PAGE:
Helen Foster Snow: An American Woman in Revolutionary China tells the story of a remarkable woman born in rural Utah in 1907, who lived in China during the 1930's and became an important author, a lifelong humanitarian, and a bridge-builder between the United States and China.
As Kelly Ann Long recounts in this engaging biography, Helen Foster Snow immersed herself in the social and political currents of a nation in turmoil. After marrying renowned journalist Edgar Snow, she developed her own writing talents and offered an important perspective on emerging events in China as that nation was wracked by Japanese invasion, the outbreak of World War II, and a continuing civil war. She supported the December Ninth Movement of 1935, broke boundaries to enter communist Yenan in 1937, and helped initiate the "gung ho" Chinese Industrial Co-operative movement.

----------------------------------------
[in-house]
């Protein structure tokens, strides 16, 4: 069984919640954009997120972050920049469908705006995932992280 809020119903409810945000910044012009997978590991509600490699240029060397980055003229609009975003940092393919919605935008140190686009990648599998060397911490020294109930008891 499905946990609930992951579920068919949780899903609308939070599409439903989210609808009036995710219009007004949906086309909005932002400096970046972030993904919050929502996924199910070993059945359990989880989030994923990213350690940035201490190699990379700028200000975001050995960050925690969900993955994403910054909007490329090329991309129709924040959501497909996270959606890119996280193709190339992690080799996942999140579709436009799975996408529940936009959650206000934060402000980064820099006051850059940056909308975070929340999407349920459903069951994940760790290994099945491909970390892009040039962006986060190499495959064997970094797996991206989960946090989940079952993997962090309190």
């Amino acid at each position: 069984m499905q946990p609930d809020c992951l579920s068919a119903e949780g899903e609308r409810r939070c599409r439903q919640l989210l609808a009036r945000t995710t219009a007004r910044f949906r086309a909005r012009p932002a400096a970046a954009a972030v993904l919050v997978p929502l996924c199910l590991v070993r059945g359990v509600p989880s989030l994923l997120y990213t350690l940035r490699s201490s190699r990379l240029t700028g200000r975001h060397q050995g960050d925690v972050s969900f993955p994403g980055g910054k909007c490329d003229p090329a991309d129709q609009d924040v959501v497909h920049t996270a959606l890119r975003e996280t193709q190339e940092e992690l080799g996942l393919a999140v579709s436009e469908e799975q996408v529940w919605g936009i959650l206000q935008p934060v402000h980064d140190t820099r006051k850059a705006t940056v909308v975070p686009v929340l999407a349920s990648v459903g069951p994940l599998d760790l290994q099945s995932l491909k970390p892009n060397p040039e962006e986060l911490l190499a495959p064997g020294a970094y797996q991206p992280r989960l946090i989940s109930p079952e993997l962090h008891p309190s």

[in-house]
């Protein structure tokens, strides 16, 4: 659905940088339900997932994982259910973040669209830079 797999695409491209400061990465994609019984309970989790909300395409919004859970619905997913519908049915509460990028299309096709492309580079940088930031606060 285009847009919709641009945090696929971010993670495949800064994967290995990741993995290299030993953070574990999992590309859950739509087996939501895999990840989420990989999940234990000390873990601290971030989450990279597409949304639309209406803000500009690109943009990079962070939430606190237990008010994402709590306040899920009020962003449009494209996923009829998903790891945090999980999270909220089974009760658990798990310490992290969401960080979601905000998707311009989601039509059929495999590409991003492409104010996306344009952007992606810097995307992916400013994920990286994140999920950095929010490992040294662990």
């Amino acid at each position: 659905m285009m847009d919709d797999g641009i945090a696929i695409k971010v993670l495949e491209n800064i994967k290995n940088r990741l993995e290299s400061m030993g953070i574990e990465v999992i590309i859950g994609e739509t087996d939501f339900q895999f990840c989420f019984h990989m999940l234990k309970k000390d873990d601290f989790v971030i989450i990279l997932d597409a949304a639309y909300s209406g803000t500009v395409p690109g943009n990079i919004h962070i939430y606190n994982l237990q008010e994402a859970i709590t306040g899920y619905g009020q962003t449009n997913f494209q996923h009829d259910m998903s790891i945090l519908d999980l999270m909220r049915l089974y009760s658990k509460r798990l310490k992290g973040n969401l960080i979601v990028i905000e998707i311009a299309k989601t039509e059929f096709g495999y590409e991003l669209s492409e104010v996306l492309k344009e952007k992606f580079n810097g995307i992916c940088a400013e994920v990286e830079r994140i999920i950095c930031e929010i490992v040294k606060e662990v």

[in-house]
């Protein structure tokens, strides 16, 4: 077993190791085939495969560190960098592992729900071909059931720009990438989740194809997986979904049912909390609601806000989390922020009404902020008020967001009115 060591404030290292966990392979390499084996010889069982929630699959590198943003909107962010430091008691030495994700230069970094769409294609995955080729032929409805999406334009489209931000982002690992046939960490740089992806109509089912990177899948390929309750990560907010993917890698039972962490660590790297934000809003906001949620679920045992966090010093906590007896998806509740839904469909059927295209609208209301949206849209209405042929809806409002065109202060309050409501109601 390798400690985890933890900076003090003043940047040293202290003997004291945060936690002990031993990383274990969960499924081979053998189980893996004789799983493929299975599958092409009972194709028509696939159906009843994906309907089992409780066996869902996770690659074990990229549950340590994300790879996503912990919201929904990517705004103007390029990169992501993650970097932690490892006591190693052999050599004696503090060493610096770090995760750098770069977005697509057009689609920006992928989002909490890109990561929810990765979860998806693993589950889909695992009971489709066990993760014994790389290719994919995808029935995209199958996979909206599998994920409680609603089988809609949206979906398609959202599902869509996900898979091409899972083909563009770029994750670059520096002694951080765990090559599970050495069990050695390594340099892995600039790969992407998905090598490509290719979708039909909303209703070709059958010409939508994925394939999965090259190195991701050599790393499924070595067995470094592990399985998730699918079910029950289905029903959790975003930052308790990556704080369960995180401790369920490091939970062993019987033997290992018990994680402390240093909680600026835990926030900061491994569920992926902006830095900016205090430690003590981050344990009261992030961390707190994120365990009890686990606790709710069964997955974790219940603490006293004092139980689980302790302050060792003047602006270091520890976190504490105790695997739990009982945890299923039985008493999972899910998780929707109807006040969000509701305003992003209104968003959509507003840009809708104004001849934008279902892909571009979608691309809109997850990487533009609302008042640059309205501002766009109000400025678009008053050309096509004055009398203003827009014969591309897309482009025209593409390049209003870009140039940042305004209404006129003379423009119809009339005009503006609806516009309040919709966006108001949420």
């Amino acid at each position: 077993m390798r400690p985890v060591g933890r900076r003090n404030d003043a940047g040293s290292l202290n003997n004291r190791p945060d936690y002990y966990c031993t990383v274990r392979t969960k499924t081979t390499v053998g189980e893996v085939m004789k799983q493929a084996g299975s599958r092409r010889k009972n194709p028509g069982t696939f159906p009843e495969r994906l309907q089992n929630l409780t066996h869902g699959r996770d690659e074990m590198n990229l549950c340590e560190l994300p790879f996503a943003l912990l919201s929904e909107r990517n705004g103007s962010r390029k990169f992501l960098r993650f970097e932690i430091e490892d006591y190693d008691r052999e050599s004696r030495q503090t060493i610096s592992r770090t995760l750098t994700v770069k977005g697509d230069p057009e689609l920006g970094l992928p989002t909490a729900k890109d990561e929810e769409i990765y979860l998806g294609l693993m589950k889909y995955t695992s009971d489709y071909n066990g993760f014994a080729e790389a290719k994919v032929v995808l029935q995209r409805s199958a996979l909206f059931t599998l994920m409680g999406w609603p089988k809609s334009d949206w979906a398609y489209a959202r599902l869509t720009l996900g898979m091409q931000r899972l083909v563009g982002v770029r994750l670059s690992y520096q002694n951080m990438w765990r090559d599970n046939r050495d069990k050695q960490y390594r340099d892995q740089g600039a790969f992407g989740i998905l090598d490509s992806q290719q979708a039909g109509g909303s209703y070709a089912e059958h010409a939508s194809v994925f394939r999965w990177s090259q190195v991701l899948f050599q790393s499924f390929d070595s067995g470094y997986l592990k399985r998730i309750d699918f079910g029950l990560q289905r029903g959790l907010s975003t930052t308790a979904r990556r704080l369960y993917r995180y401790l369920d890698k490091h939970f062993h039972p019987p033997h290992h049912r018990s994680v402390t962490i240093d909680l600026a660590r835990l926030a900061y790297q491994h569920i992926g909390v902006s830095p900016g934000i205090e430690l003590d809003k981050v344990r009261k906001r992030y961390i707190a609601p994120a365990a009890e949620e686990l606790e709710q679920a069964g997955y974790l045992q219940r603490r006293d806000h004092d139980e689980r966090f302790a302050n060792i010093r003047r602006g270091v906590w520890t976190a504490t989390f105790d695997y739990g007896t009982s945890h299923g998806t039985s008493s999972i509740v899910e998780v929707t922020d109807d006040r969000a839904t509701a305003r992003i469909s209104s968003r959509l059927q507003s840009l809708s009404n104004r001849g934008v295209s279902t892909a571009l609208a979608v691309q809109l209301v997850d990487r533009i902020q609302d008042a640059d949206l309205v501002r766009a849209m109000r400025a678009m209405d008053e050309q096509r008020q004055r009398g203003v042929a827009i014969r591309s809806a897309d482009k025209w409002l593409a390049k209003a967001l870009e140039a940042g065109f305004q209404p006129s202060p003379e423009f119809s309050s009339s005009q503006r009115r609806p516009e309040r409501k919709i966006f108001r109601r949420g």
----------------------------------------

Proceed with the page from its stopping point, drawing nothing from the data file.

Helen Foster Snow wrote about the people and events in China's remote communist territories during an important era. She relayed detailed portraits of female communist leaders and famous figures such as Mao Zedong and Zhu De, as well as common people struggling to survive in a period of increasing turmoil. Her informed, compassionate depictions built a bridge linking American interest to the welfare of the Chinese. Long's account recovers the story of a controversial and important commentator on a critical period in U.S.-China relations and in Chinese history.